For parents who smoke, it appears that the familiar adage of “Do as I say, not as I do” may fall on deaf ears for their teen children.

According to a recent study published in the American Journal of Public Health, the children of nicotine-dependent smokers are three times more likely to pick up their first cigarette, and more than twice as likely to become addicted, than the kids of parents who never smoked.

Sifting through eight years worth of data created by the National Survey on Drug Use and Health (2004 to 2012), an annual poll conducted on about 70,000 randomly selected individuals aged 12 and older, the authors analyzed the responses of 35,000 parent-adolescent pairs in order to determine what, if any, connections there were between the parent’s smoking habits and their children’s (ages 12 to 17).

For the children of never-smokers, only 13 percent reported trying at least one cigarette in their lifetime, compared to 38 percent for the children of smokers. Similarly, only 5 percent of the former group reported a nicotine addiction, compared to 15 percent of the latter.

The effect is even more profound among teen daughters, who were nearly four times more likely to begin smoking, though only when their mothers were nicotine-dependent, not their fathers. Sons were equally likely to pick up smoking regardless of which parent smoked.

The link remained nearly as strong when factors like alcohol and illicit drug use were accounted for, though the authors found that other variables like marital status, parental education, and mental health status increased the risk of teen smoking. Due to the nature of the study, they were unable to look at the possible connections between smoking among peers, both parents smoking, or exposure to advertising to teen smoking rates.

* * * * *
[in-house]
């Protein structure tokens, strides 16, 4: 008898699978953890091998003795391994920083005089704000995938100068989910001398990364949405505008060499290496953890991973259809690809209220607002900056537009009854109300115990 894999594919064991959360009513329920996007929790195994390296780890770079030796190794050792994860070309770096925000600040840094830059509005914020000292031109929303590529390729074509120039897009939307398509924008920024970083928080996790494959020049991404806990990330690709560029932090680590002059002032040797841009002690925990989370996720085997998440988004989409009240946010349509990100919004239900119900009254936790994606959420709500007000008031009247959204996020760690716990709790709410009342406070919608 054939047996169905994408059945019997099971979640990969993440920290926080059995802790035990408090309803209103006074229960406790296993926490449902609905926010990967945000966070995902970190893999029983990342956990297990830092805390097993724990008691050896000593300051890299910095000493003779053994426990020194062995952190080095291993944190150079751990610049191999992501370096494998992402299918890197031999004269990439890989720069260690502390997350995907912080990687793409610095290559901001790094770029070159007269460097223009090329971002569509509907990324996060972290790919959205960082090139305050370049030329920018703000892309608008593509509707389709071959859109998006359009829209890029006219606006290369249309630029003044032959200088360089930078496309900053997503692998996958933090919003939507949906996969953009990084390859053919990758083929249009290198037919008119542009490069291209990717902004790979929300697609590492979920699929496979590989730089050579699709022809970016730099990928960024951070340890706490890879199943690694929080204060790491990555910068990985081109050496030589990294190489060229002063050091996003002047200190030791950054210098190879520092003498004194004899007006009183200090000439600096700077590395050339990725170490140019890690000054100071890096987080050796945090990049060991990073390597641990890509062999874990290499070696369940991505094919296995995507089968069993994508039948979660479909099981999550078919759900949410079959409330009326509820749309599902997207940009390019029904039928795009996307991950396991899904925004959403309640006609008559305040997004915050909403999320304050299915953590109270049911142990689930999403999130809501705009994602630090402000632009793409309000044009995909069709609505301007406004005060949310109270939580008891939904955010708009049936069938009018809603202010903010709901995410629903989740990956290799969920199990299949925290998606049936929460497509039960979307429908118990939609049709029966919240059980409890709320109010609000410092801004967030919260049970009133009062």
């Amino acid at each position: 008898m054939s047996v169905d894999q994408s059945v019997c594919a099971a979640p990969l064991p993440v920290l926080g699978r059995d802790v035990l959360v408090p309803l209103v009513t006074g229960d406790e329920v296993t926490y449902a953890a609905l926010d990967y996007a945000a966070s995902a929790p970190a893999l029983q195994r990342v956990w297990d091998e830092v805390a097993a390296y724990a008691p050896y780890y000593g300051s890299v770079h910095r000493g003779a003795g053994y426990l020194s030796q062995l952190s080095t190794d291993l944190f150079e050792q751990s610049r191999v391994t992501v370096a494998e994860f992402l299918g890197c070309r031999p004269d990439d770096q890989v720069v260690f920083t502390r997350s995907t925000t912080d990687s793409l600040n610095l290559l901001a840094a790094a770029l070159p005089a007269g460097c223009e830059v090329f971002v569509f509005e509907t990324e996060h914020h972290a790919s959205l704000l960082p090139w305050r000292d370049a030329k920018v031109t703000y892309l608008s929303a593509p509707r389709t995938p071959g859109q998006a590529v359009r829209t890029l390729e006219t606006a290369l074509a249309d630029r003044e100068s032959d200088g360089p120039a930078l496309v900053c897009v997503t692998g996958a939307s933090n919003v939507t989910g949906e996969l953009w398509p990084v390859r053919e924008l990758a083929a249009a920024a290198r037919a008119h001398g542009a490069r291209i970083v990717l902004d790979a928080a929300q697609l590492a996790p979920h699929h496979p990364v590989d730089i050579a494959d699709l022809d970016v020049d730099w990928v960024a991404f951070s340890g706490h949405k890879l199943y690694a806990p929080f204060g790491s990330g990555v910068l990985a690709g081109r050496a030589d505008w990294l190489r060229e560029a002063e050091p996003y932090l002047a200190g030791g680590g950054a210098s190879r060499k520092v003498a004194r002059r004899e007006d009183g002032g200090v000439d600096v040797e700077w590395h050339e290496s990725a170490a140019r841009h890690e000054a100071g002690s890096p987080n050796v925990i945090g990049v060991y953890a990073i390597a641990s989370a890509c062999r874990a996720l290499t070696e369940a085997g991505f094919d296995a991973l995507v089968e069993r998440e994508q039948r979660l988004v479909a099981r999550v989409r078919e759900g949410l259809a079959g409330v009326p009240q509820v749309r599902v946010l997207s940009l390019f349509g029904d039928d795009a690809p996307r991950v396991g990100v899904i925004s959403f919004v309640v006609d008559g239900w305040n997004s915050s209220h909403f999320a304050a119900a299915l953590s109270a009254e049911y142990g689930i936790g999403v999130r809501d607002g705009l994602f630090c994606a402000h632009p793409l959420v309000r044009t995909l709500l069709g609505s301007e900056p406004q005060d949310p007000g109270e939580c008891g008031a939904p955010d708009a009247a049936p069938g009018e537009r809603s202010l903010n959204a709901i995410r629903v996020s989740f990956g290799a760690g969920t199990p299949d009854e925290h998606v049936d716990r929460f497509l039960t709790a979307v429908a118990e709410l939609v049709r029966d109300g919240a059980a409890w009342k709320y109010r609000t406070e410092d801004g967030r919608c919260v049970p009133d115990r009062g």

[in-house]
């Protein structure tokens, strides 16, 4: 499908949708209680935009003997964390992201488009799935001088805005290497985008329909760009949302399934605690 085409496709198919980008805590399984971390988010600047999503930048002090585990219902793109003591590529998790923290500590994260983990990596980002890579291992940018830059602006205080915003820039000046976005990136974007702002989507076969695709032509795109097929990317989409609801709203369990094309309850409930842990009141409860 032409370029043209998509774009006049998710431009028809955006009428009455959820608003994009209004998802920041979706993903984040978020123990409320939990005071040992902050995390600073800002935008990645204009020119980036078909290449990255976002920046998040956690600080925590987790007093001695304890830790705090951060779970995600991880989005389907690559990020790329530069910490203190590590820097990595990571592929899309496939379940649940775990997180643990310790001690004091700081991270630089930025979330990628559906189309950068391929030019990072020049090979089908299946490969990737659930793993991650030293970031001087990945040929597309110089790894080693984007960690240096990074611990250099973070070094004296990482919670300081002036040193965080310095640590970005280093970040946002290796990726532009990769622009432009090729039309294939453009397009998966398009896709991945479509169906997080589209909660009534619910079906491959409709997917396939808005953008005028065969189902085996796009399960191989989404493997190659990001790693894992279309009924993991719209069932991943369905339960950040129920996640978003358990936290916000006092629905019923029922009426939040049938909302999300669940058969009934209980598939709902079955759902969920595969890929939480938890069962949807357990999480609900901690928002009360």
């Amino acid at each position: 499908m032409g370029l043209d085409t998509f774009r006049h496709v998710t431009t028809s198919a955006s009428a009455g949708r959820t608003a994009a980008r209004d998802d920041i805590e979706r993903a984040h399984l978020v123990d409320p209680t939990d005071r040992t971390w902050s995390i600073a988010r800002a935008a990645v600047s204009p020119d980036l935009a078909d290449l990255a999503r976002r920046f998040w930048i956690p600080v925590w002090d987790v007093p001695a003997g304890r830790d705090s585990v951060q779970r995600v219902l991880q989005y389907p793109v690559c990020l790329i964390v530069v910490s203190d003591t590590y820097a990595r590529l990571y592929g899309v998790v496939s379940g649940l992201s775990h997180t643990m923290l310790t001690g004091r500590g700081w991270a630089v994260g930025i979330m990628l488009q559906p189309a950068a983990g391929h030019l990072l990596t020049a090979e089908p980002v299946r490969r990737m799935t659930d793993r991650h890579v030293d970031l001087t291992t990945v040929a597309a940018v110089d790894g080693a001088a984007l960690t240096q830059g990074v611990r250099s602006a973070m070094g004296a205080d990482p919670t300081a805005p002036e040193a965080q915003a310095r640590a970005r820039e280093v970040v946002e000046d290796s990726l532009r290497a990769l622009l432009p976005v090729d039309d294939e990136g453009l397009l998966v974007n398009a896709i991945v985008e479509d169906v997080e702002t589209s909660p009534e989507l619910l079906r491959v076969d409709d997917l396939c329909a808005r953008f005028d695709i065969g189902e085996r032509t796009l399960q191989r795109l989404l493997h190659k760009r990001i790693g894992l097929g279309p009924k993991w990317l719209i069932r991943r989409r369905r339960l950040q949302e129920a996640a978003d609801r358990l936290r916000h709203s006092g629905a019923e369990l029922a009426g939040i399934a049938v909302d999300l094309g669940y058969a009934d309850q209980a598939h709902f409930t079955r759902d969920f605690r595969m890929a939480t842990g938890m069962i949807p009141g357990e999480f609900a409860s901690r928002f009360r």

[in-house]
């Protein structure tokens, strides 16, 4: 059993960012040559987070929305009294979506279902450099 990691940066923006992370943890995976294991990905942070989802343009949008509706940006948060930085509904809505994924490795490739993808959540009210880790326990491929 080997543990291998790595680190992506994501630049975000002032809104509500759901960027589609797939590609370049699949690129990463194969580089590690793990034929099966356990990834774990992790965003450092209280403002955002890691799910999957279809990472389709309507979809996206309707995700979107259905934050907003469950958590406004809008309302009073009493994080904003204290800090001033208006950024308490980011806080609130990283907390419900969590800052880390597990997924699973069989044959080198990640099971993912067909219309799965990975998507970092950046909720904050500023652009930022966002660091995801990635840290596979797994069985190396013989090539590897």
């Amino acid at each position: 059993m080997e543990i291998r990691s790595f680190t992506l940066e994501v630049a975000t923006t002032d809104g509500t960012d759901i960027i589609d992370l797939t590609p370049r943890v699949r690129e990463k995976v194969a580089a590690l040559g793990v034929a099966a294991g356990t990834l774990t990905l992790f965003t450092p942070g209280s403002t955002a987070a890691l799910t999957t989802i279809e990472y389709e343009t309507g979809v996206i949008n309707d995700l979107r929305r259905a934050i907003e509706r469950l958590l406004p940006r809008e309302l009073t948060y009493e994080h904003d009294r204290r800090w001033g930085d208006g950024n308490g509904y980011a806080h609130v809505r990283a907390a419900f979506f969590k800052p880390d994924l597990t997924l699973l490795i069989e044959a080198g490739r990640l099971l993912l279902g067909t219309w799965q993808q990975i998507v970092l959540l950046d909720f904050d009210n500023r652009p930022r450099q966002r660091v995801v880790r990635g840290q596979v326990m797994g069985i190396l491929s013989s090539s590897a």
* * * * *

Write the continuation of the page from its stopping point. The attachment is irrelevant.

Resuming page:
While much of the effect can be explained by children simply aping their parents’ current habits, the fact that former smokers also had children who were more likely to become hooked suggests a possible genetic predisposition to nicotine addiction.

“Most smokers start smoking when they are teenagers. As this study shows, parents are a powerful influence," said lead author Dr. Denise Kandel, Professor of Sociomedical Sciences in Psychiatry at Columbia University Medical Center and the Mailman School of Public Health, in a statement. "To prevent teens from starting to smoke and becoming addicted to tobacco, we need to do a better job of helping parents quit smoking."

According to Kandel, also a research scientist at the New York State Psychiatric Institute, one possible intervention may be encouraging pediatricians to communicate with smoking parents early on in their children’s life.

Source: Kandel D, Griesler P, Hu M-C. Intergenerational Patterns of Smoking and Nicotine Dependence Among US Adolescents. American Journal of Public Health. 2015.